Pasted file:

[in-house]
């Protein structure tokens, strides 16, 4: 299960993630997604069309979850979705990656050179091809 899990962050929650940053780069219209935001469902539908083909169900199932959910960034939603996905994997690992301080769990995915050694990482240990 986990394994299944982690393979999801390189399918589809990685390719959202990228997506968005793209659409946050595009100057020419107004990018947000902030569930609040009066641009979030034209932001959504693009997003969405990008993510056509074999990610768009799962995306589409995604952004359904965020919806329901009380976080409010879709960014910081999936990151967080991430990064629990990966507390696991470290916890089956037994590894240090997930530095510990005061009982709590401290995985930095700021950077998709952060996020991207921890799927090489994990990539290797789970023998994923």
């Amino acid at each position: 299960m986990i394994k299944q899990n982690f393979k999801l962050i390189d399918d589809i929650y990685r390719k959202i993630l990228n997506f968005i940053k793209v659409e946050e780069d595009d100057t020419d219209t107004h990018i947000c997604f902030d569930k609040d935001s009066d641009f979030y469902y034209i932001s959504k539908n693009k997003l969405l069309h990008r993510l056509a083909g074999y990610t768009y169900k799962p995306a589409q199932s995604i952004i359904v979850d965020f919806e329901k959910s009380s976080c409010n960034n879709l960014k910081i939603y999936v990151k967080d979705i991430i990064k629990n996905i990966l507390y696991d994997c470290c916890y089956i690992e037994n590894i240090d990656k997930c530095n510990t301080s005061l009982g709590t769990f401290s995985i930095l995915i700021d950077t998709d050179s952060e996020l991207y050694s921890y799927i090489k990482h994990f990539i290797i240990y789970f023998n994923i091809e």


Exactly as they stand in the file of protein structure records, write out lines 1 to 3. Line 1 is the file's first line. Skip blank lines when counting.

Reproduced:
[in-house]
């Protein structure tokens, strides 16, 4: 299960993630997604069309979850979705990656050179091809 899990962050929650940053780069219209935001469902539908083909169900199932959910960034939603996905994997690992301080769990995915050694990482240990 986990394994299944982690393979999801390189399918589809990685390719959202990228997506968005793209659409946050595009100057020419107004990018947000902030569930609040009066641009979030034209932001959504693009997003969405990008993510056509074999990610768009799962995306589409995604952004359904965020919806329901009380976080409010879709960014910081999936990151967080991430990064629990990966507390696991470290916890089956037994590894240090997930530095510990005061009982709590401290995985930095700021950077998709952060996020991207921890799927090489994990990539290797789970023998994923």
């Amino acid at each position: 299960m986990i394994k299944q899990n982690f393979k999801l962050i390189d399918d589809i929650y990685r390719k959202i993630l990228n997506f968005i940053k793209v659409e946050e780069d595009d100057t020419d219209t107004h990018i947000c997604f902030d569930k609040d935001s009066d641009f979030y469902y034209i932001s959504k539908n693009k997003l969405l069309h990008r993510l056509a083909g074999y990610t768009y169900k799962p995306a589409q199932s995604i952004i359904v979850d965020f919806e329901k959910s009380s976080c409010n960034n879709l960014k910081i939603y999936v990151k967080d979705i991430i990064k629990n996905i990966l507390y696991d994997c470290c916890y089956i690992e037994n590894i240090d990656k997930c530095n510990t301080s005061l009982g709590t769990f401290s995985i930095l995915i700021d950077t998709d050179s952060e996020l991207y050694s921890y799927i090489k990482h994990f990539i290797i240990y789970f023998n994923i091809e």